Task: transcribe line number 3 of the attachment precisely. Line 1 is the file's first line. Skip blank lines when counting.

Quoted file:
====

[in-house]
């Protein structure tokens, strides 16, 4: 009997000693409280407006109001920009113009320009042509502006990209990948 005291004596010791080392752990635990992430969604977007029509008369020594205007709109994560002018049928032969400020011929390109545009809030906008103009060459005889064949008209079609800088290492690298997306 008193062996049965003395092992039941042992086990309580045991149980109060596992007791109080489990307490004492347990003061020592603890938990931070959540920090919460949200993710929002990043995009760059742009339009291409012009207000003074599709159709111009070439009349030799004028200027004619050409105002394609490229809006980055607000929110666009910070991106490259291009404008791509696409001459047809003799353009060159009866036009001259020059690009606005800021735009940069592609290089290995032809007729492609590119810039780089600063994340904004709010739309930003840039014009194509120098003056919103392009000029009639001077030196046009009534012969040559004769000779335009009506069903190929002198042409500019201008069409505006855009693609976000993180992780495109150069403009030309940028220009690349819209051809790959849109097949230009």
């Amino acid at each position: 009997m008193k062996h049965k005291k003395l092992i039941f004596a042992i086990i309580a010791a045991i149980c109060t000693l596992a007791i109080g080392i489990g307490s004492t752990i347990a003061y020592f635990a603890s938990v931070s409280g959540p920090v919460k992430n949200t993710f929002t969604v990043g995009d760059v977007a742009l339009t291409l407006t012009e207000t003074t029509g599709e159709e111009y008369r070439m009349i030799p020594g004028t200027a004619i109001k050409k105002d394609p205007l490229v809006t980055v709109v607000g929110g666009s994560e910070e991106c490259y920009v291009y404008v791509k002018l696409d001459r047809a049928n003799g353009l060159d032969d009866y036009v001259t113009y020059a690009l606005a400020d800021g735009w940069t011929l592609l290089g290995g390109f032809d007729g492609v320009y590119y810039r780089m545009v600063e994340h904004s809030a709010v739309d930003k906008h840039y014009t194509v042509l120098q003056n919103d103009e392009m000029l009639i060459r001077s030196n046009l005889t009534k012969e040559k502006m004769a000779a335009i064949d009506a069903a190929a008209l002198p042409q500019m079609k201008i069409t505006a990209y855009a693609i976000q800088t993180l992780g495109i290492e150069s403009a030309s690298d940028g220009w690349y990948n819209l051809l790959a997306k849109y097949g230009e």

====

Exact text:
């Amino acid at each position: 009997m008193k062996h049965k005291k003395l092992i039941f004596a042992i086990i309580a010791a045991i149980c109060t000693l596992a007791i109080g080392i489990g307490s004492t752990i347990a003061y020592f635990a603890s938990v931070s409280g959540p920090v919460k992430n949200t993710f929002t969604v990043g995009d760059v977007a742009l339009t291409l407006t012009e207000t003074t029509g599709e159709e111009y008369r070439m009349i030799p020594g004028t200027a004619i109001k050409k105002d394609p205007l490229v809006t980055v709109v607000g929110g666009s994560e910070e991106c490259y920009v291009y404008v791509k002018l696409d001459r047809a049928n003799g353009l060159d032969d009866y036009v001259t113009y020059a690009l606005a400020d800021g735009w940069t011929l592609l290089g290995g390109f032809d007729g492609v320009y590119y810039r780089m545009v600063e994340h904004s809030a709010v739309d930003k906008h840039y014009t194509v042509l120098q003056n919103d103009e392009m000029l009639i060459r001077s030196n046009l005889t009534k012969e040559k502006m004769a000779a335009i064949d009506a069903a190929a008209l002198p042409q500019m079609k201008i069409t505006a990209y855009a693609i976000q800088t993180l992780g495109i290492e150069s403009a030309s690298d940028g220009w690349y990948n819209l051809l790959a997306k849109y097949g230009e």